Ambac's 6.15 percent bonds due in 2037 have plunged by 25 cents on the dollar this week to 35.4 cents on the dollar, according to Trace, the bond-price reporting system of the Financial Industry Regulatory Authority. The yield has soared to 17.6 percent from 10.5 percent and the extra yield investors demand over government securities with similar maturities has widened 7.2 percentage points to 13.4 percentage points. And Moody's considers this a AA risk!!! Can you imagine what they would mean by the term JUNK!

Prices for credit-default swaps that pay investors if MBIA can't meet its debt obligations imply a 71 percent chance it will default in the next five years, according to a JPMorgan Chase & Co. valuation model. Contacts on Ambac imply 72 percent odds. Hey, isn't that what I said in the links above???

Contracts tied to MBIA's bonds have risen 10 percentage points the past two days to 26 percent upfront and 5 percent a year, according to CMA Datavision in New York. That means it would cost $2.6 million initially and $500,000 a year to protect $10 million in MBIA bonds from default for five years.... Credit-default swaps on Ambac, the second-biggest insurer, rose 11.5 percentage points to 26.5 percent upfront and 5 percent a year yesterday, prices from CMA Datavision show.

Ambac agreed to guarantee almost $200 million of bonds sold so far this year, or 6 percent of the market for new insured issues, according to data compiled by Bloomberg. Ambac's market share was 22.5 percent as of Sept. 30, 2007, according to a Dec. 13 report from Bear Stearns Cos. In a few days I will illustrate the relationship between Bear Stearns, Ambac, and Mr. & Mrs. CounteryParty Risk.

So, after all of this, what comes next??? Is this the part where you expect me to say, "All hell breaks loose!". Well, not all hell, but I think some companies may find just a taste of it...

Published in BoomBustBlog
Wednesday, 16 January 2008 00:00

Ambac Management Should Read Blogs More Often

I was going to post an update on the Bear Stearns and GGP work, but since there was such adverse price action in Ambac stock I decided to follow up on that - again. So, here we go. If you are new to the blog be sure to click, follow and download all the links. They are worthwhile. If you are a regular to my monoline musings, at least download the following pdf link. It is new, and worth a quick reading. Feel free to email it and pass it around as well. I annotated a FAQ directly off of their site.

From the FAQ about 2 1/2 months ago

See first line of page 2 here: pdf ABK FAQ 12/26/07 - Reggie Annotated.

Question Category
Does Ambac have any plan to reduce the amount of its dividend? LIQUIDITY
Ambac does not currently anticipate reducing its common stock dividend.
Updated as of 11/8/07

From this blog author on 11/28/07: Ambac is Effectively Insolvent & Will See More than $8 Billion of Losses with Just a $2.26 Billion of Equity! -

Alternatively, we have calculated the provisioning for losses that Ambac will need to make every year on the basis of the anticipated losses that the company will have to pay in coming years. In doing so we have assumed that the 85% of the premium written from 2007 onwards (excluding 15% as underwrting expesnse) will be transferred to the loss expense reserve every year. The loss reserve uptill 2007 is taken from comapny's balance sheet. The losses have been calculated on the basis of various default probabilities assummed in Strucutred Finance, Direct Subprime RMBS and Consumer Finance portfolios. We have assumed a duration of 5 years to spread the losses on various vintages over the coming years. We anticipate the company will have to create a provisoin of $ 6.8 billion under the base case scenario. That;'s about $67 per share, they are halfway there already with $33 per share announced to be expected today. Mayhap someone from this blog should invite the Ambac management team to register...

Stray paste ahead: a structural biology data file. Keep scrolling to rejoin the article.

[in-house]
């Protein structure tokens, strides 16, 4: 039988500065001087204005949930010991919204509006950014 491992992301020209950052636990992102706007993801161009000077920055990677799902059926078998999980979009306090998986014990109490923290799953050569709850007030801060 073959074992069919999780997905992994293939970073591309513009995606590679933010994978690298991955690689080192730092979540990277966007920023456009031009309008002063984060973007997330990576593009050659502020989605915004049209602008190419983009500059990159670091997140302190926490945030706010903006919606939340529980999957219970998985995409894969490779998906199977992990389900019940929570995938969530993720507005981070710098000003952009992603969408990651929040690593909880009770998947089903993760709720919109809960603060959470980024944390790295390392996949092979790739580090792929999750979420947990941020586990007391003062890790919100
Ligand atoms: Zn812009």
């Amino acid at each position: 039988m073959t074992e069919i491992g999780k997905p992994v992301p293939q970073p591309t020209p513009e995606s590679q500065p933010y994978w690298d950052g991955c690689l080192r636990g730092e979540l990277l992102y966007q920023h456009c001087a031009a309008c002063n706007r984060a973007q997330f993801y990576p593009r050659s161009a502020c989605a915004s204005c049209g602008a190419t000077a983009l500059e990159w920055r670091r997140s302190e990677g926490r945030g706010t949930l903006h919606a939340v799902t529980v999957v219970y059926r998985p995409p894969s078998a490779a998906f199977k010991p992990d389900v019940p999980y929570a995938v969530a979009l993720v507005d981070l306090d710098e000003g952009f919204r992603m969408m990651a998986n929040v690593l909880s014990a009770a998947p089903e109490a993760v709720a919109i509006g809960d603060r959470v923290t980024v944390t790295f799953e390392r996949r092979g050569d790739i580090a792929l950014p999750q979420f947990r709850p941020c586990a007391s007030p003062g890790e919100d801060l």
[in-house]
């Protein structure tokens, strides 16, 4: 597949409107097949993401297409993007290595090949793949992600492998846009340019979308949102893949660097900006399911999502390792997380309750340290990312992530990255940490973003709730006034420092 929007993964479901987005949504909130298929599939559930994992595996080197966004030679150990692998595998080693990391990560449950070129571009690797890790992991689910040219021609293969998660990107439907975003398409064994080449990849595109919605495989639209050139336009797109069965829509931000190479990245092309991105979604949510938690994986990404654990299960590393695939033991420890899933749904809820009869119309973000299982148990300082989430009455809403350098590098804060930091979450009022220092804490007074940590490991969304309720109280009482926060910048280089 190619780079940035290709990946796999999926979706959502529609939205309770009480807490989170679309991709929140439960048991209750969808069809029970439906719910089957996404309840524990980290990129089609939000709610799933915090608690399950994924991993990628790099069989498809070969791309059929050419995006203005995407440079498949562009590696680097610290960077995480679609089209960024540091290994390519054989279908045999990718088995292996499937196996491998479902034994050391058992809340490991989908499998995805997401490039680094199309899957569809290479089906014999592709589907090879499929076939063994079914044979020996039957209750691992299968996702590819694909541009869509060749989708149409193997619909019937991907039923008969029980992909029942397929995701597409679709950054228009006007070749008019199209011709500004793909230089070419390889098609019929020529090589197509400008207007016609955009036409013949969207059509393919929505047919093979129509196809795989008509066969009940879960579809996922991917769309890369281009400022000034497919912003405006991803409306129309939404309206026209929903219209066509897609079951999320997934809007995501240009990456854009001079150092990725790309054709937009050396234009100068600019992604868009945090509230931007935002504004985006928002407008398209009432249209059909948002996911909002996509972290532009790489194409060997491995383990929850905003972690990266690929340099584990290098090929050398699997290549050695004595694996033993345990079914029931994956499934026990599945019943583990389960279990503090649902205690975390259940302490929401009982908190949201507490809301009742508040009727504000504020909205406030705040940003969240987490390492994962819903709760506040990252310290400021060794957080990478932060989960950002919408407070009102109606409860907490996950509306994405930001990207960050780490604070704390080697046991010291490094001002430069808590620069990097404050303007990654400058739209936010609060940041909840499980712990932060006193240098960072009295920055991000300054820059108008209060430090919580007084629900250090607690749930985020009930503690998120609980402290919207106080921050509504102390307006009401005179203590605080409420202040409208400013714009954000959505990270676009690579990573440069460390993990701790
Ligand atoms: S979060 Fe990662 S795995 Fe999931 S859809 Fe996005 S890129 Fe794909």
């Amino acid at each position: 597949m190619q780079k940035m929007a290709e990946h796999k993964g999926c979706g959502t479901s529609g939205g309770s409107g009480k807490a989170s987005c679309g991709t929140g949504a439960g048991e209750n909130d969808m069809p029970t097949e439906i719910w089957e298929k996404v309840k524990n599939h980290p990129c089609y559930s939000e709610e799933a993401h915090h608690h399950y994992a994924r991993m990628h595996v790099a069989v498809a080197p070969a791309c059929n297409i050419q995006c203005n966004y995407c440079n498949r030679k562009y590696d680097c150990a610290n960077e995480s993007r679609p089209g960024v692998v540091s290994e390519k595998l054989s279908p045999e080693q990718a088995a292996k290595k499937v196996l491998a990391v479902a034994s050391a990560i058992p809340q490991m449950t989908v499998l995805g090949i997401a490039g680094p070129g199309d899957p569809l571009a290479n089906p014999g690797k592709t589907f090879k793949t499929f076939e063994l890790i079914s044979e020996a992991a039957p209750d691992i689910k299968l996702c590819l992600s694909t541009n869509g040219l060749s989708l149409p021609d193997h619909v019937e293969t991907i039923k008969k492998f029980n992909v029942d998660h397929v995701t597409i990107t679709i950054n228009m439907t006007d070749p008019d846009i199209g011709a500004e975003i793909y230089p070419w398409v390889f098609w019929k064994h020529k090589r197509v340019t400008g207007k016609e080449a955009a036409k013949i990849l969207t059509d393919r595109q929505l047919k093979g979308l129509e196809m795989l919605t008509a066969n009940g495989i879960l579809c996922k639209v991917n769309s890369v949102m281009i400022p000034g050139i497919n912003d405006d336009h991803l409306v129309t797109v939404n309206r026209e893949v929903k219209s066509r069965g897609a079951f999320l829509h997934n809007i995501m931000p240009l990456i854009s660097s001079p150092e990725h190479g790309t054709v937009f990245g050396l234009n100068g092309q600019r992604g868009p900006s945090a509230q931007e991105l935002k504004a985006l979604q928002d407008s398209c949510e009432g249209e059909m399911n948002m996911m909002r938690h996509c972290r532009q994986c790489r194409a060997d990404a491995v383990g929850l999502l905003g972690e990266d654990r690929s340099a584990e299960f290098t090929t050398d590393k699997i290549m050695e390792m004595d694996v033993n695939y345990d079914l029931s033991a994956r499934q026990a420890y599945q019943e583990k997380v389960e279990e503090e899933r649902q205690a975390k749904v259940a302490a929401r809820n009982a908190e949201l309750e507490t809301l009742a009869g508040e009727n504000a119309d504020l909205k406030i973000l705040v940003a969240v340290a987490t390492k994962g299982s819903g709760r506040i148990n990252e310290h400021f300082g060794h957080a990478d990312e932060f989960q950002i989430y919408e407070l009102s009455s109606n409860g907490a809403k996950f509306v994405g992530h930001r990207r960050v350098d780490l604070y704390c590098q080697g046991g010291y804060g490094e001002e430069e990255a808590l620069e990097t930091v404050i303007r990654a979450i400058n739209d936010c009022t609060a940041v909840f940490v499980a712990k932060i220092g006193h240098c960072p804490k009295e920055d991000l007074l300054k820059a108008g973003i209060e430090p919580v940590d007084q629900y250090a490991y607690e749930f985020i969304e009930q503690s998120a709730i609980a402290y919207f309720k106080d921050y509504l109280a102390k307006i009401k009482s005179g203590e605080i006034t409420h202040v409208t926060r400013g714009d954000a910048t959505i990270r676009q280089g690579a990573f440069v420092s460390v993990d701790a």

Published in BoomBustBlog

We actually had a modern day run on the bank in the UK and the equity markets shrugged it off.

It is a mistake, plain and simple. I normally don't like to tell people who specialize in a business how to run it, since they probably know more about their business than I do - but sometimes the mistakes are just so glaring. I don't care how many analysts are poring over how many books at Countrywide. BAC's error is not misjudging the value of Countrywide now, but misjudging the macro environment in which Countrywide operates.

My experience has been primarily understanding and evaluating companies from the equity perspective, but that definitely doesn't mean that I ignore the fxed income side. I am just not better at it than the other guys. What I have been noticing of late is that credit markets have been screaming murder for some time now, and the equity markets have been humming along new bullish highs and trading runs as if nothing is truly wrong. This is a strong indicator that momentum trading has again taken control of the markets. It is an environment where price trumps value. The last time this came to a head was the dot com bust. It took many institutional and individual investors 5 to 6 years to break even. Some never recouped their losses. Well, my gut has been telling me for about a year and change now that we are back there again. 2008 thus far has done nothing but confirm that we have come to a head. The pic above was an actual shot (one of very many at various locations) of the run on Northern Rock Bank in the U.K. This was real, and it was indicative of a real problem.

Well, we had a very recent run on the bank here in the states as well. There were pictures all over the web when it occurred, and now mysteriously, they are all gone. All I was able to retrieve was this screen capture of a thumbnail from Just as the pictorial remnants of the run have somehow disappeared, so has the equity markets prudence in the face of such a run. You can guess which bank got ran on.

Published in BoomBustBlog